Whilst working on the first chapters of my memoirs, I have found it difficult to resist the temptation to check out my competition in the cat blogger market. I naively thought this would be a helpful part of my 'research and development' phase, but as any as-yet-unpublished author will tell you, there is nothing more likely to awaken your own insecurities as a writer than reading the work of your rivals.
Rather alarmingly, I have discovered that being a cat who writes is not, in fact, unusual. In the blogosphere, it seems that there is hardly a cat out there who does NOT write. Who knew there was so much literary talent among the cat population? I certainly didn't.
A fact that I am unable to ignore is that most of these cats live in the US. Maybe it's something they put in the water over there, but these cats know a thing or two about self-publicity. They don't just have cats with blogs, they have award ceremonies for cats with blogs: http://dogtime.com/sparkle-cat-petties-best-cat-blog-winner-interview.html
And they have weekend conferences for cats with blogs, where cats can discuss the merits of different blog layouts, or share tips on how to get published: http://www.catwriters.org/annual-info.html
What have we got here in the UK for ambitious cat writers like myself? Anwers on a postcard, if you can think of any. I can't.
Of course the most elite band within the cat blogging community (the Kitterati, you could say) are the cats who have achieved the elusive status of published author. It goes without saying that this is the holy grail for most cat bloggers. But what is it that sets the bona-fide authors apart the amateur cat bloggers? While I write my own memoirs this is the million-dollar question I must keep in mind.
These published cats fill their blog posts with updates about their hectic schedules involving book signings, awards ceremonies, and positions on bestseller lists. Not for them the blogs posts about the mundanities of everyday life in a small town. Their (thousands of) followers would expect more than details of who they met at the park, where they spent the night, or what they had for breakfast.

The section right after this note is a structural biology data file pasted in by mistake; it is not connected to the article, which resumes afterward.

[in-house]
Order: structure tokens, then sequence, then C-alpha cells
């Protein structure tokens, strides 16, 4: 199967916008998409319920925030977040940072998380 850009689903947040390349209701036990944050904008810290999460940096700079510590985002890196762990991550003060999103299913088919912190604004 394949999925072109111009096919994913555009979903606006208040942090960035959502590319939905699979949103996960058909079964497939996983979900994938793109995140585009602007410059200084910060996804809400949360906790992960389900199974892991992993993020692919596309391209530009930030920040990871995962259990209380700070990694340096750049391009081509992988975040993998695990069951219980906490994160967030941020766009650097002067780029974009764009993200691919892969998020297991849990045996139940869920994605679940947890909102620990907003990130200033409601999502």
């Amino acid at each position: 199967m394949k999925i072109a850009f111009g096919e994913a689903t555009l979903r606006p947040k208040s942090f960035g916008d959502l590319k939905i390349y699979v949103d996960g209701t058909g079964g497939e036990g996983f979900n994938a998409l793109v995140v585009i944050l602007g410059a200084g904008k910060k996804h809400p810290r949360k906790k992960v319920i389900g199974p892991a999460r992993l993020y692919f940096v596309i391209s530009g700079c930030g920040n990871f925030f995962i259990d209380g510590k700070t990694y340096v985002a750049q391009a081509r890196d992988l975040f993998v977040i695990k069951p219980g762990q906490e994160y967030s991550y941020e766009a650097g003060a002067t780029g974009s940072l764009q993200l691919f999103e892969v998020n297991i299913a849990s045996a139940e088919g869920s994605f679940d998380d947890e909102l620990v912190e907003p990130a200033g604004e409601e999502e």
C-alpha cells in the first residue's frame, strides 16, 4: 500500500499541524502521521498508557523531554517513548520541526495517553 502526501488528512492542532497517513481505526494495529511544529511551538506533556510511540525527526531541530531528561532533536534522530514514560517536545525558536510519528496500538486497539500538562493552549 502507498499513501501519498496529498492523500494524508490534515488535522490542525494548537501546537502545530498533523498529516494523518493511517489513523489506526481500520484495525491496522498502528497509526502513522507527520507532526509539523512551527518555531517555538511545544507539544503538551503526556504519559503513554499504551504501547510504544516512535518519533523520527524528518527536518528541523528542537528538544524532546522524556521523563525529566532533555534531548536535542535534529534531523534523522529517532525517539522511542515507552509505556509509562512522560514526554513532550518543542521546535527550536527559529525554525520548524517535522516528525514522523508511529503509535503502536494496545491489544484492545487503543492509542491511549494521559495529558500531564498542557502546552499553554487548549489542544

Another alarming trend I have noticed among the Kitterati is that they all seem to have some special talent or skill (in addition to their aptitude for writing, of course). They are supermodels, or actors, or have special healing powers. Some of them have overcome the adversity of a physical disability. How can a common-or-garden moggy such as myself compete with cats like these?
But then maybe this is my innate English reserve speaking. Perhaps I need to find some of that famous American 'can-do' spirit. As someone once said, your only obstacle to success is yourself (or something like that, I can't be bothered to google it for accuracy. Let's just attribute it to Oprah - it sounds like something she might say).
The simple fact of the matter is that, in order to achieve the global media domination I crave, I am going to have to do what the Spice Girls never managed: I am going to have to crack the US market. And for me that means playing those American cats at their own game. Or perhaps more accurately, holding onto their (coat-)tails and hoping that some of their success rubs off on me.
So, for now, my marketing strategy is to make nice with the Americans. I will have to hope that some of my self-deprecating English charm can be conveyed through my writing (and all Americans love an English accent, right?) I will be like the Ricky Gervais of the cat world - you'll think I'm a bit kooky, but loveable and funny nonetheless, and before you know it I'll have taken over your airwaves and you'll be sick of the sight of me.
Sounds like a plan to me.